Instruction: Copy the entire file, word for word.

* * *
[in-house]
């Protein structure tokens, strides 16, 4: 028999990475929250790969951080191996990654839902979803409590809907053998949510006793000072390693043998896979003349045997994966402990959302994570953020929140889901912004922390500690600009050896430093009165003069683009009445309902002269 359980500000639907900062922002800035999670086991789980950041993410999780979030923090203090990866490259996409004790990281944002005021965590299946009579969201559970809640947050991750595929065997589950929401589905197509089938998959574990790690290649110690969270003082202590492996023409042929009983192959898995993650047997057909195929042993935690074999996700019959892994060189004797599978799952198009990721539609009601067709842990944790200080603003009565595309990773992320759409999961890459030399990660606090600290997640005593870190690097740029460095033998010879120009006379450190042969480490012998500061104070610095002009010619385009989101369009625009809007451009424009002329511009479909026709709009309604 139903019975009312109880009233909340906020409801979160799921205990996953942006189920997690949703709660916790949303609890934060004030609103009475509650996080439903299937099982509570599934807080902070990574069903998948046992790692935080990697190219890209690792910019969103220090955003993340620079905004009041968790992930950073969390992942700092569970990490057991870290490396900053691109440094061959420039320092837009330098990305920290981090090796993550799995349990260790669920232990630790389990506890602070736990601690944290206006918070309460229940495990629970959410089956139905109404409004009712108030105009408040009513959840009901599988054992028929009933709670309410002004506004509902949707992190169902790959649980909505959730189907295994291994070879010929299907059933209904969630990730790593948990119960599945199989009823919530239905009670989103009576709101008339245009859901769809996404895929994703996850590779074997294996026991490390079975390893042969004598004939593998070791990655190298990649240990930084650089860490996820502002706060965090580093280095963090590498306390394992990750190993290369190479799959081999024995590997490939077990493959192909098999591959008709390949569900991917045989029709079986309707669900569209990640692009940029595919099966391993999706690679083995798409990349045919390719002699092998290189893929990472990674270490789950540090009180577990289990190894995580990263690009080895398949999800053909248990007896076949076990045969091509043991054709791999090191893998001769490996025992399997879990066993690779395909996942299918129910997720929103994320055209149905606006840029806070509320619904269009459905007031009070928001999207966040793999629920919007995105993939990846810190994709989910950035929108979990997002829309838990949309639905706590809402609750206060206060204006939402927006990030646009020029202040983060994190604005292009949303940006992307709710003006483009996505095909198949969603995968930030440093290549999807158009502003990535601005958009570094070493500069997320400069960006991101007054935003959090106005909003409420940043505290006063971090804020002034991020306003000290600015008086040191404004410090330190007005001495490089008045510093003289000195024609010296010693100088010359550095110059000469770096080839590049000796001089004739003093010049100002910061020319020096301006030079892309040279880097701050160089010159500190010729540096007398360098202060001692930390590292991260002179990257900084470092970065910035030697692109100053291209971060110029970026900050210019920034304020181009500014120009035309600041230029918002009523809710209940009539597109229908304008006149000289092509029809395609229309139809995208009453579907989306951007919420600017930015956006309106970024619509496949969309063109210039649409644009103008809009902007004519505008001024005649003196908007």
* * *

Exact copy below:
[in-house]
């Protein structure tokens, strides 16, 4: 028999990475929250790969951080191996990654839902979803409590809907053998949510006793000072390693043998896979003349045997994966402990959302994570953020929140889901912004922390500690600009050896430093009165003069683009009445309902002269 359980500000639907900062922002800035999670086991789980950041993410999780979030923090203090990866490259996409004790990281944002005021965590299946009579969201559970809640947050991750595929065997589950929401589905197509089938998959574990790690290649110690969270003082202590492996023409042929009983192959898995993650047997057909195929042993935690074999996700019959892994060189004797599978799952198009990721539609009601067709842990944790200080603003009565595309990773992320759409999961890459030399990660606090600290997640005593870190690097740029460095033998010879120009006379450190042969480490012998500061104070610095002009010619385009989101369009625009809007451009424009002329511009479909026709709009309604 139903019975009312109880009233909340906020409801979160799921205990996953942006189920997690949703709660916790949303609890934060004030609103009475509650996080439903299937099982509570599934807080902070990574069903998948046992790692935080990697190219890209690792910019969103220090955003993340620079905004009041968790992930950073969390992942700092569970990490057991870290490396900053691109440094061959420039320092837009330098990305920290981090090796993550799995349990260790669920232990630790389990506890602070736990601690944290206006918070309460229940495990629970959410089956139905109404409004009712108030105009408040009513959840009901599988054992028929009933709670309410002004506004509902949707992190169902790959649980909505959730189907295994291994070879010929299907059933209904969630990730790593948990119960599945199989009823919530239905009670989103009576709101008339245009859901769809996404895929994703996850590779074997294996026991490390079975390893042969004598004939593998070791990655190298990649240990930084650089860490996820502002706060965090580093280095963090590498306390394992990750190993290369190479799959081999024995590997490939077990493959192909098999591959008709390949569900991917045989029709079986309707669900569209990640692009940029595919099966391993999706690679083995798409990349045919390719002699092998290189893929990472990674270490789950540090009180577990289990190894995580990263690009080895398949999800053909248990007896076949076990045969091509043991054709791999090191893998001769490996025992399997879990066993690779395909996942299918129910997720929103994320055209149905606006840029806070509320619904269009459905007031009070928001999207966040793999629920919007995105993939990846810190994709989910950035929108979990997002829309838990949309639905706590809402609750206060206060204006939402927006990030646009020029202040983060994190604005292009949303940006992307709710003006483009996505095909198949969603995968930030440093290549999807158009502003990535601005958009570094070493500069997320400069960006991101007054935003959090106005909003409420940043505290006063971090804020002034991020306003000290600015008086040191404004410090330190007005001495490089008045510093003289000195024609010296010693100088010359550095110059000469770096080839590049000796001089004739003093010049100002910061020319020096301006030079892309040279880097701050160089010159500190010729540096007398360098202060001692930390590292991260002179990257900084470092970065910035030697692109100053291209971060110029970026900050210019920034304020181009500014120009035309600041230029918002009523809710209940009539597109229908304008006149000289092509029809395609229309139809995208009453579907989306951007919420600017930015956006309106970024619509496949969309063109210039649409644009103008809009902007004519505008001024005649003196908007």